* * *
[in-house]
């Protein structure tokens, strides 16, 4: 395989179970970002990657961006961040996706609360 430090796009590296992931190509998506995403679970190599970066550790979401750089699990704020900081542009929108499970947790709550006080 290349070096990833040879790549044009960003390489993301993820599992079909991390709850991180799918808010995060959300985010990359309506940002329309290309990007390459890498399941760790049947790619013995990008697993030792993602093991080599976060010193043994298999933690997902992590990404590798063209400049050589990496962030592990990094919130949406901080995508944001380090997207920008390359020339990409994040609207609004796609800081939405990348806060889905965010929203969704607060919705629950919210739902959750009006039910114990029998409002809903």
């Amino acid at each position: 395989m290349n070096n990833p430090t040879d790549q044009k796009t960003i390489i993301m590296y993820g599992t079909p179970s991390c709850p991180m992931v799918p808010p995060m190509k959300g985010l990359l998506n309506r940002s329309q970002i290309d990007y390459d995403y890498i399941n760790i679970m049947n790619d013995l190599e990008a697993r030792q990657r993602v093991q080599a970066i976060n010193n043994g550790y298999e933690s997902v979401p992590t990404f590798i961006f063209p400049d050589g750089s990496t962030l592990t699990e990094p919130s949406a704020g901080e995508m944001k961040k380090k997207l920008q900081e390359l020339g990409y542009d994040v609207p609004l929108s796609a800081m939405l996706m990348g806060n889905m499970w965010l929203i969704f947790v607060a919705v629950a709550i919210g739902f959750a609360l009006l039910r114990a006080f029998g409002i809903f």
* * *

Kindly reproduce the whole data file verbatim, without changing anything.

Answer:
[in-house]
């Protein structure tokens, strides 16, 4: 395989179970970002990657961006961040996706609360 430090796009590296992931190509998506995403679970190599970066550790979401750089699990704020900081542009929108499970947790709550006080 290349070096990833040879790549044009960003390489993301993820599992079909991390709850991180799918808010995060959300985010990359309506940002329309290309990007390459890498399941760790049947790619013995990008697993030792993602093991080599976060010193043994298999933690997902992590990404590798063209400049050589990496962030592990990094919130949406901080995508944001380090997207920008390359020339990409994040609207609004796609800081939405990348806060889905965010929203969704607060919705629950919210739902959750009006039910114990029998409002809903």
């Amino acid at each position: 395989m290349n070096n990833p430090t040879d790549q044009k796009t960003i390489i993301m590296y993820g599992t079909p179970s991390c709850p991180m992931v799918p808010p995060m190509k959300g985010l990359l998506n309506r940002s329309q970002i290309d990007y390459d995403y890498i399941n760790i679970m049947n790619d013995l190599e990008a697993r030792q990657r993602v093991q080599a970066i976060n010193n043994g550790y298999e933690s997902v979401p992590t990404f590798i961006f063209p400049d050589g750089s990496t962030l592990t699990e990094p919130s949406a704020g901080e995508m944001k961040k380090k997207l920008q900081e390359l020339g990409y542009d994040v609207p609004l929108s796609a800081m939405l996706m990348g806060n889905m499970w965010l929203i969704f947790v607060a919705v629950a709550i919210g739902f959750a609360l009006l039910r114990a006080f029998g409002i809903f």